I recall turning to my mother as a young girl, asking “Why doesn’t my hair look like that?”
There I was, surrounded by a sea of my female classmates with silky, straight hair, wondering why I had been cursed with a mop of untameable, dark curls. She turned to me and replied, “You’re not white, habibti.”
It took my years to understand what she meant in that simple phrase. After all, how was I supposed to understand at that age why I didn’t look like my friends? Why I didn’t have pale skin and thin eyebrows, like all the models had? I had, after all, grown up thinking there was something wrong with my appearance, as the only standard I had to compare myself to was the white image media was projecting.
By the age of nine, I was getting my eyebrows waxed and tweezed on a bi-monthly basis. By middle school, I straightened my hair once a week. I applied the wrong makeup colours, not understanding that they were meant for someone with skin many shades lighter than mine. It seemed the older I became, the harder I tried to conform to the beauty standards of my mainly white school.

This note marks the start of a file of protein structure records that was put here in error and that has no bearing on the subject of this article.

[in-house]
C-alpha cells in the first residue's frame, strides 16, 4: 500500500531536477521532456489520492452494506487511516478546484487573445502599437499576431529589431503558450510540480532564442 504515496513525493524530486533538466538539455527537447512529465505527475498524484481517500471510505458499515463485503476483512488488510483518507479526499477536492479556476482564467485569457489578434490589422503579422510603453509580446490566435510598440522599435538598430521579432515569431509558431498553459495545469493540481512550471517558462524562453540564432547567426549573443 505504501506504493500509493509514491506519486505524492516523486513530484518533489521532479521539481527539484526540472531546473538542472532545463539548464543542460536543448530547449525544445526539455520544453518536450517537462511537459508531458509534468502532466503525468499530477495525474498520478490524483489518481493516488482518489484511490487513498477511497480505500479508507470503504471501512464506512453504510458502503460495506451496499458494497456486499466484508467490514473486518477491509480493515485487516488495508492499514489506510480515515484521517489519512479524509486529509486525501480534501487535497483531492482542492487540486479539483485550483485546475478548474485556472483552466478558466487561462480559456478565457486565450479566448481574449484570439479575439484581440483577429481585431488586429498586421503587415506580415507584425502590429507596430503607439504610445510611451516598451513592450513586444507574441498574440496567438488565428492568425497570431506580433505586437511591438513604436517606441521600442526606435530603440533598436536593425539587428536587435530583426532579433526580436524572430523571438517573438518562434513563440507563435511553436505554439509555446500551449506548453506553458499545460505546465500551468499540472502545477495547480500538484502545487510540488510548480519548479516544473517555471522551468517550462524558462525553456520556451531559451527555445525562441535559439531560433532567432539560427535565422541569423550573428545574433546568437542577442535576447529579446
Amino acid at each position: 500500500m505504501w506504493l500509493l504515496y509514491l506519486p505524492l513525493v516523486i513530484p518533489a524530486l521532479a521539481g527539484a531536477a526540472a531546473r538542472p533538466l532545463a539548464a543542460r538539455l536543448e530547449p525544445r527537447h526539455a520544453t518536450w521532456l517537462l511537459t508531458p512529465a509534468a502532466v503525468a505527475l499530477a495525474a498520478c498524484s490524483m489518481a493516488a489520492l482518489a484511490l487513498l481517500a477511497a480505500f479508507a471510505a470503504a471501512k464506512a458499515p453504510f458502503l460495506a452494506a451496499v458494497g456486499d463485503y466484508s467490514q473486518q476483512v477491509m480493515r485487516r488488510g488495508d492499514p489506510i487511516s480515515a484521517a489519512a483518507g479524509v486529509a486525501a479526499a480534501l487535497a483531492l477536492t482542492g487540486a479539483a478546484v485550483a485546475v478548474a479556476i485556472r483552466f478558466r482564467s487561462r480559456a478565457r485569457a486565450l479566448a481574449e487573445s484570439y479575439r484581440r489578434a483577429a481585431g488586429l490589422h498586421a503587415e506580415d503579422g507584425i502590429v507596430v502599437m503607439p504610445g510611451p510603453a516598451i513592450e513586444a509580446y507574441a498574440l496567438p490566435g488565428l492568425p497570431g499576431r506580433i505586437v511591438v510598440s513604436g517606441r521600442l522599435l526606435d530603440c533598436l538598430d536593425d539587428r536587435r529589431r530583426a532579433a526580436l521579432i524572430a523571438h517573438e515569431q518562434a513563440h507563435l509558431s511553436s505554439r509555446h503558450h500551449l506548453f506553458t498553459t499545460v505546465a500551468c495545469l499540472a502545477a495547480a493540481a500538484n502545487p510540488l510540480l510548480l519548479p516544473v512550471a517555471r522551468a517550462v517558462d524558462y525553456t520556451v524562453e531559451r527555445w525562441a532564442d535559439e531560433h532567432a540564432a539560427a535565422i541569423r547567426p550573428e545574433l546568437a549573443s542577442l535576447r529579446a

In every way I could, I tried to make myself look as white as I possible, not realizing it made me stick out even more.
As I reached high school, it finally occurred to me that maybe the problem was not me. Perhaps it lied with the white-washed entertainment I had been fed all my life. Maybe it was the fact that I was the only Middle Eastern girl in my entire grade. It’s not easy trying to find someone to look to for advice when the closest person ethnically to you is Indian. I can go days without noticing the divide, and then my black friends will be chatting about products to use in their hair, and I’ll suddenly wish that I had someone to ask about my hair. Even when I flipped through magazines, I couldn’t find many Middle Eastern models, if any at all. I was stuck taking advice from publications that essentially ignored my existence.
When you think about it, it’s not like this is a novel idea. Only recently have runways and magazines begun to diversify, with publications like Teen Vogue putting 7 nonwhite celebrities on the cover of their magazine in 2016 alone. But is it too late for all the girls who grew up without this in their lives, without these role models showing them that brown can be beautiful too?
It has never been easy to point fingers when the blame should be placed squarely on the shoulders of a uniformly white, cis-gender society. Yet, here I am, at the age of 15, only just realizing now that it is alright for me to wear my natural curls in public, to chose my makeup based on what suits my light brown skin, not on what the Caucasian models on the billboard are displaying. And while it may have taken all this time to learn something that may seen glaringly obvious, it is a lesson that I will not soon forget, nor keep to myself. It’s vital to let young, ethnically diverse girls know that there isn’t anything wrong with them. The only problem is the image white America has been projecting to young generations.